He gets the PWIPtSM. I ask about the coupon and the up-Side. The PWIPtSM leaves with my bill and Makes a Phone Call from the bar.
Returns and haughtily tells me coupons must be printed, even though they just type the barcode into the register (why does he tell me this?)
I pay for it all (yes, even the up-Side), plus minimum 16% tip.
As we're leaving, the gaggle of girls at the front wish me a good evening and happy returns. I tell them thanks, but I won't be back. They look stunned.
I know it's not the worst tale in the world-- and by far not my worst. Maybe I got a first time PWIPtSM who didn't know how to make adjustments on the register? Was I one of those horrid Coupon-Customers?
re: Kris in Beijing
Want to second that one should always advise of coupon before service.
So you showed them an online image of the coupon? Why would you think it should have to say "Must be Printed"? Maybe if you offered to leave your device so they would have a 'hard copy' of coupon for the till...
Finally, you note that the bill came "unrequested" like that's a bad thing. That may be my single most frequent complaint when dining, having to request bill.
re: Kris in Beijing
Have you used a soft coupon at this chain before? I know that Groupon uses them, but I don't assume everybody does.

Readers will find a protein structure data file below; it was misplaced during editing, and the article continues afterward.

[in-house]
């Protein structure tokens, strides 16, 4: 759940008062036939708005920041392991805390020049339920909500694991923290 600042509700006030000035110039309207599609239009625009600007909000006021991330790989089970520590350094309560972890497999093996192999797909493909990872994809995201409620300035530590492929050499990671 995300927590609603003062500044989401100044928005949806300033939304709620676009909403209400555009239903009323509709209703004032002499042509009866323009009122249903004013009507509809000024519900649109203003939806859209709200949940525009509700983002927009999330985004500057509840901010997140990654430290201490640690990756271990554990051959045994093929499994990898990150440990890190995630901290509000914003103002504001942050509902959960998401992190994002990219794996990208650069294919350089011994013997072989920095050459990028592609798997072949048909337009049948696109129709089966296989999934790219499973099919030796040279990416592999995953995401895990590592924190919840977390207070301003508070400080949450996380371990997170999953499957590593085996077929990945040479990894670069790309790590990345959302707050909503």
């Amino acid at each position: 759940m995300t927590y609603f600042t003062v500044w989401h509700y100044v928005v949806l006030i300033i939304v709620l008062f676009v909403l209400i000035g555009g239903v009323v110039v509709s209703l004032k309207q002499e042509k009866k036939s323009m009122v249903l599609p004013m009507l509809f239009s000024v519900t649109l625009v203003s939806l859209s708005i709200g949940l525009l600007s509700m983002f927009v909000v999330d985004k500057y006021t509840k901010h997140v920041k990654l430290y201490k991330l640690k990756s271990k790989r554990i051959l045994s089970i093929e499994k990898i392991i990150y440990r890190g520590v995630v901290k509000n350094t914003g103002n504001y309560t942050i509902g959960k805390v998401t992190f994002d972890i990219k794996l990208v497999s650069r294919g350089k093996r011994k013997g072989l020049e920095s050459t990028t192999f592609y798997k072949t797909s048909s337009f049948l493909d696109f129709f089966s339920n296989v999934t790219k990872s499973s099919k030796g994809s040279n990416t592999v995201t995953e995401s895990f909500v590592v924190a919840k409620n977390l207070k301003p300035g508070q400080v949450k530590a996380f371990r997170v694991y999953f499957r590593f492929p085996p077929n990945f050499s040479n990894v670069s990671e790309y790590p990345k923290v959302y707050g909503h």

My most recent terrible service experience like this was at a place that chowhounds LOVE. I haven't posted about it because it was obviously a one-off and I would simply be ranting to an unfriendly crowd. Nor did I "give management a chance to rectify" since my server was very well aware I was unhappy and understood why. She offered me free coffee. The last thing a still-hungry and angry diner needs is coffee.
This. Too many other places to try. But I might be willing to give a restaurant a second chance if I could be the reason for the bad experience (tired, irrationally bitchy, not feeling well, poor dining companions, etc.) or if time has passed and other Chowhound's report experiences are vastly different from mine.
Yes, and if they are not readily available, I communicate with them via telephone, letter, or e-mail. If they have not resolution, then I usually publish the most objective review possible, though I seldom mention that in any correspondence, as I want first, to hear their "side of my story."